by Fatima El-Issawi
My stay in Morocco over the summer of last year to conduct field research on the the state of Moroccan national media following the pro-democracy movement of 20 February 2011 was buzzing with debate. From my meetings with journalists and media stakeholders, I have kept memories of long discussions filled with both enthusiasm and bitterness. However, I have especially kept the memory of my meeting with a young journalist who was particularity frightened and reluctant to give an interview. He mentioned various reasons not to meet with me, among them work pressure, the cost of commuting and the difficulty of finding a suitable place to meet on a very hot Ramadan day. We finally managed to meet. Although I accepted his request not to record the interview and to present his testimony as anonymous, he was still very suspicious, asking to change his statements many times. He accuses his peers of betraying their profession by becoming the voice of moral and political denigration thus transforming national media into a platform for sensational trivial information, mostly rumours or for invasion of privacy. For this young journalist who once felt empowered as a journalist by covering the 20 February movement protests, frustration from the current conditions of the profession was immense.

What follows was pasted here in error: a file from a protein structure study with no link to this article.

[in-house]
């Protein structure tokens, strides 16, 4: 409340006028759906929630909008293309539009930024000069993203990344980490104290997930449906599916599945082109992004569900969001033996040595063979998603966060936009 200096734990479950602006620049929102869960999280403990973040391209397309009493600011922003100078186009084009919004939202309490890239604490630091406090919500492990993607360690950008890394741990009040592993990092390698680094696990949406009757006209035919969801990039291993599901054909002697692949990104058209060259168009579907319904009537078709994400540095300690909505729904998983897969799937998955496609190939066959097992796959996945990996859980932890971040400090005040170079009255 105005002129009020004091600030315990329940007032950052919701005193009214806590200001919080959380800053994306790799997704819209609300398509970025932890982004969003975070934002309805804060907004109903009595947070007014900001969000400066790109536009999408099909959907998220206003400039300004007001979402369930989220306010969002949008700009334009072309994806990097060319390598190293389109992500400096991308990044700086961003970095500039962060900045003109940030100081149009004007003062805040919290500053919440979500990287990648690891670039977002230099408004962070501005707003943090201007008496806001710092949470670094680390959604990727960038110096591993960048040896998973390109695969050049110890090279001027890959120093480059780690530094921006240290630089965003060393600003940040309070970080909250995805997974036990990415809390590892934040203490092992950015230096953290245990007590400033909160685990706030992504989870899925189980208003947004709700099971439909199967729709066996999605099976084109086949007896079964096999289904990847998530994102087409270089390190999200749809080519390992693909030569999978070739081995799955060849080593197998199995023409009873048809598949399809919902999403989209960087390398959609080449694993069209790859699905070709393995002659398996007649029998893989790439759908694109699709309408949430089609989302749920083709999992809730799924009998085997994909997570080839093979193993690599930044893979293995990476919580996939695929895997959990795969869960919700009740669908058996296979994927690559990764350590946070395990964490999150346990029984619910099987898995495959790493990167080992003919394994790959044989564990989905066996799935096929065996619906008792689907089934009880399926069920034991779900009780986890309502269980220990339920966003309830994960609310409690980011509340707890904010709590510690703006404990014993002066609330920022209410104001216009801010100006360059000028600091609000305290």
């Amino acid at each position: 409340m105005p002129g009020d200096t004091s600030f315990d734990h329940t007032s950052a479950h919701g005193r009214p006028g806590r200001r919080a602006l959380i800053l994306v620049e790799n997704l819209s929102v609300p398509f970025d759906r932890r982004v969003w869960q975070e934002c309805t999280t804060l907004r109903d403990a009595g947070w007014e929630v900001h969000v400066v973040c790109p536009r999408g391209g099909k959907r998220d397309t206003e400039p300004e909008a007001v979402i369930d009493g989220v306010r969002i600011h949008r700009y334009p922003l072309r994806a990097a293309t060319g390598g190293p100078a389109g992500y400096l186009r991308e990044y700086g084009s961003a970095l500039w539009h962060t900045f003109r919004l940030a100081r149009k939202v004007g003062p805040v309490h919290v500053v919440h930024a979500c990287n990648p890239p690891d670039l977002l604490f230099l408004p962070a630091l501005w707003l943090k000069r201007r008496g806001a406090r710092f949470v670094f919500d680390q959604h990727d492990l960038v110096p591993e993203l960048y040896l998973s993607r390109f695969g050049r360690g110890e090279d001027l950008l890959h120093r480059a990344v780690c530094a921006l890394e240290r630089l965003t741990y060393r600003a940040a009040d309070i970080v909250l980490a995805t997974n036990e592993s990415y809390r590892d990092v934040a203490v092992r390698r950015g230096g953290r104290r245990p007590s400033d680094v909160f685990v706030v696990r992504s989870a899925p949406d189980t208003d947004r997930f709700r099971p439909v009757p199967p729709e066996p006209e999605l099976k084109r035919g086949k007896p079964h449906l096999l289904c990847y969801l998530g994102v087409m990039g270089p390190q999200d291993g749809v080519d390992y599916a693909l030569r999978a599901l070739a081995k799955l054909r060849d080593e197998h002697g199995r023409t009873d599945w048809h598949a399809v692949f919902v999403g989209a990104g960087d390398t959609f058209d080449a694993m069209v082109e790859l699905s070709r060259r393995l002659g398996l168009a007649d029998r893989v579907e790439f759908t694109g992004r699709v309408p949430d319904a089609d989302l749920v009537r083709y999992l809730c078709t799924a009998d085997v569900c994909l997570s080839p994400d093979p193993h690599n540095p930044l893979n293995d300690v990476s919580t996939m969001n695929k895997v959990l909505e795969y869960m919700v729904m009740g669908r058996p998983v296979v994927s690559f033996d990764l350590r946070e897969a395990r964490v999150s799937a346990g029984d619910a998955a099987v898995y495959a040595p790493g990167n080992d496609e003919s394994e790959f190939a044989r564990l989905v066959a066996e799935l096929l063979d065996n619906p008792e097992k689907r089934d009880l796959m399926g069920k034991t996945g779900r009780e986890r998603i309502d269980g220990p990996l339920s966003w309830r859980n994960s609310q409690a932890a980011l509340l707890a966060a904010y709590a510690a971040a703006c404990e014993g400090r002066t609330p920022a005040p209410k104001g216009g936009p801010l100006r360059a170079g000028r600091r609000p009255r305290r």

When you discuss freedom of expression and media professionalism in Morocco, you continuously navigate between hope and despair, enthusiasm and apathy, confidence and fears. To the taboos enshrined in the constitution and which are strict red lines embedded in journalists’ practices – The Monarchy, Islam and territorial integrity of the Kingdom – additional limitations are imposed by the growing conservative trends in society empowered by the formation of an Islamic-led government.